On average, about 800 tornadoes occur in the United States each year. They can appear and disappear in moments, and key details about their formation are unknown. These factors make the research to understand and predict tornado occurrence extremely difficult. This video segment adapted from NOVA describes the challenges of studying tornadoes and shows how computer simulations are helping researchers observe what they can't possibly see in a real storm.
The damage tornadoes leave in their wake can be breathtaking and otherworldly: trees snapped like matchsticks, vehicles thrown hundreds of meters, and homes reduced to foundations. Scientists estimate that the most powerful of these terrifying storms produce winds topping 500 kilometers per hour. Meter for meter, they're considered the most violent of all weather events. Yet, surprisingly, they harness only a fraction of the energy contained in the storms that spawn them.
Tornadoes are powerful precisely because they concentrate huge amounts of energy into columns of air often just a couple of hundred meters in diameter. This intense concentration requires that a variety of weather variables and events occur in precise combination. Meteorologists are working hard to identify some of these variables in an effort to improve the predictability of one of Earth's most unpredictable phenomena.
The formation of the most intense tornadoes requires the most powerful of all thunderstorms, called supercells. These storms, which account for less than 10 percent of all thunderstorms, typically form in the United States in the spring, between the Rocky and Appalachian Mountains. In this area, warm, moist air moving north from the Gulf of Mexico clashes with cooler, drier air, and the warm, less-dense air rises and cools. As it does, the moisture in the air begins to condense. This releases heat, which fuels the air's continued upward movement. Supercells differ from average thunderstorms in that they develop internal rotating features known as mesocyclones and are generally longer-lived. Changes in the wind speed and direction of a rising column of air together with the unstable air masses of the Great Plains cause supercell updrafts to be extremely powerful. With extreme instability in the environment and changing winds leading to rotating mesocyclones, supercell thunderstorms are ripe for producing tornadoes.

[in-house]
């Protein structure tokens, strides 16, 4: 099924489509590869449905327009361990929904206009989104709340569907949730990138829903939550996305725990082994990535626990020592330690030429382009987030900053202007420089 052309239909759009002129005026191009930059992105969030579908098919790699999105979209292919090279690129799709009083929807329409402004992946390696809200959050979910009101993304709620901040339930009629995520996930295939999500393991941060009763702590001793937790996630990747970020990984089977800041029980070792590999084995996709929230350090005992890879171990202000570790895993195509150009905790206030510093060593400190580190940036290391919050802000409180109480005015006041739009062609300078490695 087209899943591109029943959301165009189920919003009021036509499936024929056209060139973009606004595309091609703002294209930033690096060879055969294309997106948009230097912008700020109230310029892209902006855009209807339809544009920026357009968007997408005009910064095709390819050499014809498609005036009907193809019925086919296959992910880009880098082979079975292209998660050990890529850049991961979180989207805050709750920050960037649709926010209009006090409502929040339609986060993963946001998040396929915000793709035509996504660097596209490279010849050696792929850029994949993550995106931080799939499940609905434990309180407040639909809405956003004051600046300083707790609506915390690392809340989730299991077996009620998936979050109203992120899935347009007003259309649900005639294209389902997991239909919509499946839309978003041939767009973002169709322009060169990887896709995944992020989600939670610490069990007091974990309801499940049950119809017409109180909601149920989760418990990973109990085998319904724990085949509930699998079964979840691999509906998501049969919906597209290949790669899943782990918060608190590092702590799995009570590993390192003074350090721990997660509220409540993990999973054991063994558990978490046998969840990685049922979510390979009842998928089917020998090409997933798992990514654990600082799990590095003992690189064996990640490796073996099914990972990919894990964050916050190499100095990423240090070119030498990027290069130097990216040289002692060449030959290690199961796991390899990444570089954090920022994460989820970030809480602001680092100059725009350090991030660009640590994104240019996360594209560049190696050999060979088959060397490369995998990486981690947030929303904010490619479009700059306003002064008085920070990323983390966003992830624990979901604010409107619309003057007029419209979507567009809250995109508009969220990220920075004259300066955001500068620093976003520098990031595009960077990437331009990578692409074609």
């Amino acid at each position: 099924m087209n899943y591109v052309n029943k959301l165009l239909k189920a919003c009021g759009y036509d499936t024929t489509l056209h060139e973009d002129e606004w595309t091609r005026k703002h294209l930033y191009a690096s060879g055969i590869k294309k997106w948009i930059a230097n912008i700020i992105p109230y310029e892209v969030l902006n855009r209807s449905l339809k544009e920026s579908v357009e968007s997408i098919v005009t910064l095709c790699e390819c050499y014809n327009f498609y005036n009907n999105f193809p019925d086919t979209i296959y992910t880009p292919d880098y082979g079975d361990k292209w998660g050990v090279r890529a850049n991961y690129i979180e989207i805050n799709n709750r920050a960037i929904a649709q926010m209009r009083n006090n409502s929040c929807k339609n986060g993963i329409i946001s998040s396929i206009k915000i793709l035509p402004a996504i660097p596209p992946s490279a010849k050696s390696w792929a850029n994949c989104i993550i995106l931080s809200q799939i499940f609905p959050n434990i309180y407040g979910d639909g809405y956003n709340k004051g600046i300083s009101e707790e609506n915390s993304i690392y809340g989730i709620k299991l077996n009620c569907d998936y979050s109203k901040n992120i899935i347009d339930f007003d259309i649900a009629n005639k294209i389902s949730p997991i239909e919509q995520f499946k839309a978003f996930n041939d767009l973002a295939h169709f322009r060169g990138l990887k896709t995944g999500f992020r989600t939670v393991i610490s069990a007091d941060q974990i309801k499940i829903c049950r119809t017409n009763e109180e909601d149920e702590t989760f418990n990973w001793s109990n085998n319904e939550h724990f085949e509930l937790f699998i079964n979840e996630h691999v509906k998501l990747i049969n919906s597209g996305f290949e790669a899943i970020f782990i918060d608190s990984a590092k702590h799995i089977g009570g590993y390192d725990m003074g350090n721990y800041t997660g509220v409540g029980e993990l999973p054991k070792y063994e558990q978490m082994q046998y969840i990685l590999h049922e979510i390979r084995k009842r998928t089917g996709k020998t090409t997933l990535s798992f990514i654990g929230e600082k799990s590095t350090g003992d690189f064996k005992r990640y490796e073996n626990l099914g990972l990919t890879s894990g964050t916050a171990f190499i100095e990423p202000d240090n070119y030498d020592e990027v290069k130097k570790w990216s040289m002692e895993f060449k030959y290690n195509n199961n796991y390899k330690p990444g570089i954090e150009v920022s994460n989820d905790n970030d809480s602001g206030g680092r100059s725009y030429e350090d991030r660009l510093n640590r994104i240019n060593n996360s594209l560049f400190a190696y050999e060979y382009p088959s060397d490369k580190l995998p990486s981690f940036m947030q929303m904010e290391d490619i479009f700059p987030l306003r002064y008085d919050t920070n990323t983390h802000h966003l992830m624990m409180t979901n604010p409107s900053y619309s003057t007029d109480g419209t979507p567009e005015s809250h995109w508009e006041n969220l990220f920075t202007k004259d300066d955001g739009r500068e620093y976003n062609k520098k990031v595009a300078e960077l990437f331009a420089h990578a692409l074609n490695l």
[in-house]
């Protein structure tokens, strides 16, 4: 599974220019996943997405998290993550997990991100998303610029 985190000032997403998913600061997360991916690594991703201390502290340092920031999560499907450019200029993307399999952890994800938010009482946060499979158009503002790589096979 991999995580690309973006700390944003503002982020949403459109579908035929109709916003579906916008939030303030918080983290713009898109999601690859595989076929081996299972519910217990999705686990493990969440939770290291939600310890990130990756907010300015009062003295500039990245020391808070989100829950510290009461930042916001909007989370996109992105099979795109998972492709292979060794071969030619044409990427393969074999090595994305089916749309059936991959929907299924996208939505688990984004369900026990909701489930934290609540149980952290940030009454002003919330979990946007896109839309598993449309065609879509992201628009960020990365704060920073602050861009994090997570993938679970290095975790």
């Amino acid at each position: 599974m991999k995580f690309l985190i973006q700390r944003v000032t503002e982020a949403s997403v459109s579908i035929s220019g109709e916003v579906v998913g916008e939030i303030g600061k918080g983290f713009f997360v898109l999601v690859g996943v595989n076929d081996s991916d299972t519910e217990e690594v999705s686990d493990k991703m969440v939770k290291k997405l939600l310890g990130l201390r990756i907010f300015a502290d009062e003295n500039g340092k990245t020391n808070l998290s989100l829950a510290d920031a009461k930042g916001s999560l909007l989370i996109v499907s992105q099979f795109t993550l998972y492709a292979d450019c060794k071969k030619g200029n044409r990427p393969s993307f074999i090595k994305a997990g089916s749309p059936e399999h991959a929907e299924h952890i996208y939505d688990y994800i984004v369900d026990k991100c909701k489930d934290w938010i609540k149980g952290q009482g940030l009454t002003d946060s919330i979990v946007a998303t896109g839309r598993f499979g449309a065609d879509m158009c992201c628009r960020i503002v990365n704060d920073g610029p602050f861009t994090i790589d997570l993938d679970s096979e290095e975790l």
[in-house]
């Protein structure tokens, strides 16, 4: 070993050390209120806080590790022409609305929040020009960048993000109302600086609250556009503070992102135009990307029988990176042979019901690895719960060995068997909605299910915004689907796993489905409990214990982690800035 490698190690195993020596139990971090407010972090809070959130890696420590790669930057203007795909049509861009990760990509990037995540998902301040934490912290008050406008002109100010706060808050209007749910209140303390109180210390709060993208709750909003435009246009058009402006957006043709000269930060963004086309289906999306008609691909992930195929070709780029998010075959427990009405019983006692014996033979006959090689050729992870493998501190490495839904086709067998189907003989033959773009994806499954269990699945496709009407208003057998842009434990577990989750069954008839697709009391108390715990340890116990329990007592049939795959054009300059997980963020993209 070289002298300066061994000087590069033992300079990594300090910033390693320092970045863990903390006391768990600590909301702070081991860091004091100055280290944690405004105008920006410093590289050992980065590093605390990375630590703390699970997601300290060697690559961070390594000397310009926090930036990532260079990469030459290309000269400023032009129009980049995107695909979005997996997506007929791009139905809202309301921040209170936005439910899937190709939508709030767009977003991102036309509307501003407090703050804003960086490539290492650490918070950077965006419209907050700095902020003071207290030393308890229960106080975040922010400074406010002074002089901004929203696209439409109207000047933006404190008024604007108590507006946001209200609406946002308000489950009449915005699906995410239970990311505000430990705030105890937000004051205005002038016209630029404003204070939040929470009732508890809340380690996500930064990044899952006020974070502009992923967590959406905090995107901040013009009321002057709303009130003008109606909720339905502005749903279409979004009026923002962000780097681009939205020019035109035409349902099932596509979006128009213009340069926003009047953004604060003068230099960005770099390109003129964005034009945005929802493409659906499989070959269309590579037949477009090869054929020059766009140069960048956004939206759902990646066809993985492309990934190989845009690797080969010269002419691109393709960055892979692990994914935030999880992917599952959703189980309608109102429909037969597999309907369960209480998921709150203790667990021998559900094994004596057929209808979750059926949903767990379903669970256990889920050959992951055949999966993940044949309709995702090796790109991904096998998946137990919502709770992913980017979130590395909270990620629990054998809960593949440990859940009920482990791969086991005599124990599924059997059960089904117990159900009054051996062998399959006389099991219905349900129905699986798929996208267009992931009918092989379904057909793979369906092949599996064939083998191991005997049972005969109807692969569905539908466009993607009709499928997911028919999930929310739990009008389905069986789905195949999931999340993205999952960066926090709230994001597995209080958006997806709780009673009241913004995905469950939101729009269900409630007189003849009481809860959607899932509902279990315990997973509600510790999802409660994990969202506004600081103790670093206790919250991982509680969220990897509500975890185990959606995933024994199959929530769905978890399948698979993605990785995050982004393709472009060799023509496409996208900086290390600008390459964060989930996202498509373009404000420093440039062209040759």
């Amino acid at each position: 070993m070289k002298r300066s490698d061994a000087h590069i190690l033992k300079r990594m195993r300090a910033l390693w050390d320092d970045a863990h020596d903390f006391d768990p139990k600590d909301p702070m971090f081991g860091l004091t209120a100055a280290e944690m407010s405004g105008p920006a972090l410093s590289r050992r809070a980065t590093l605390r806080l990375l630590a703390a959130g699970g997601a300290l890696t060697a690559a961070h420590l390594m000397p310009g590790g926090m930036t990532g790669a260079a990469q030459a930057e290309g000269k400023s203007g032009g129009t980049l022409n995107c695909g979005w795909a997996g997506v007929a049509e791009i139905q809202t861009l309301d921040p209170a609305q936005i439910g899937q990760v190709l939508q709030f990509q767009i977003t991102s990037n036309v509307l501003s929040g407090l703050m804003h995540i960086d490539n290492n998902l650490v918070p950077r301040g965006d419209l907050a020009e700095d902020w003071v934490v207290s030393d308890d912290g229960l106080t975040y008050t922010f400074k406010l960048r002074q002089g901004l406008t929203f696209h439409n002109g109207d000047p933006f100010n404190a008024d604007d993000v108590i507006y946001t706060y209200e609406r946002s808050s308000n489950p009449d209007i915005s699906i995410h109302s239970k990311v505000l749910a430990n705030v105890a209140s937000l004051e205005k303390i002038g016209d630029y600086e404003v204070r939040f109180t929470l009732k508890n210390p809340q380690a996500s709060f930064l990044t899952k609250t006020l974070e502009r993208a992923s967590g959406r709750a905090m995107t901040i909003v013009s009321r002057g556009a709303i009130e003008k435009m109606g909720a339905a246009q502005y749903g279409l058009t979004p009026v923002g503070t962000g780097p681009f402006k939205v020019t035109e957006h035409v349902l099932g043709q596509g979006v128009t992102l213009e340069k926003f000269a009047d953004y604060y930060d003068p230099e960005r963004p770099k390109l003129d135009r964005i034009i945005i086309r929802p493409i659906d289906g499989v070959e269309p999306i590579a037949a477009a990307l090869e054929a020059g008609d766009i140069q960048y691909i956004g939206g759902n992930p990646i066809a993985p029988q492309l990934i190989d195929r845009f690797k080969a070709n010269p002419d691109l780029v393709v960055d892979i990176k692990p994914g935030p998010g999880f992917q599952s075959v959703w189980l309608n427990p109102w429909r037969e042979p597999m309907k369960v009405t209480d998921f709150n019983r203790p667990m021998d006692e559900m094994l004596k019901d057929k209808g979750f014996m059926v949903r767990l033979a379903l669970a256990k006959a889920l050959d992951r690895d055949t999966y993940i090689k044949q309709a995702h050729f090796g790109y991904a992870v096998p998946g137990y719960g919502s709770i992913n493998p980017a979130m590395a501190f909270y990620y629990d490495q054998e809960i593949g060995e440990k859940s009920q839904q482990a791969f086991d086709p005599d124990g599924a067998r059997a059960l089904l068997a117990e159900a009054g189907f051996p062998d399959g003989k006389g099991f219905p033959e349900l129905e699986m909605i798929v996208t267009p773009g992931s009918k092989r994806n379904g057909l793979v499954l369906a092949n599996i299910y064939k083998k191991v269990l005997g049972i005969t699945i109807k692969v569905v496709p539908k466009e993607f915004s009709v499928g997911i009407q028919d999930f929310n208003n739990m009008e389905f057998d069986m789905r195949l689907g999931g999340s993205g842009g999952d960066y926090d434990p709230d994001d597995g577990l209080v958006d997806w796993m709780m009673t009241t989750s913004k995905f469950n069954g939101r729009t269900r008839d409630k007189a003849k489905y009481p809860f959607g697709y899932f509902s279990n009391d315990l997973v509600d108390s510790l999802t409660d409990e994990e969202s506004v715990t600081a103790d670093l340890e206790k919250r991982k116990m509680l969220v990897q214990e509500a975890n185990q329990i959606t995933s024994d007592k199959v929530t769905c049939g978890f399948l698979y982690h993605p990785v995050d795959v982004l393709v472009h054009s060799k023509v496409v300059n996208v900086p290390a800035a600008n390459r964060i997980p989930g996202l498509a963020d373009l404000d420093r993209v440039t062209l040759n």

Still, only about 20 percent of the strongest supercells result in tornadoes. Scientists aren't certain why, since some of the factors that trigger the last steps of tornado formation aren't known, but they think they have some leads. One possibility is that powerful downward winds caused by heavy precipitation, called downdrafts, wrap around and concentrate winds rotating in the supercell. Computer models have brought to light another possibility: They show many tiny columns of spinning air, called vortices, very close to the ground just before a tornado develops. Scientists hypothesize that these vortices join together and, in so doing, form the tornado.
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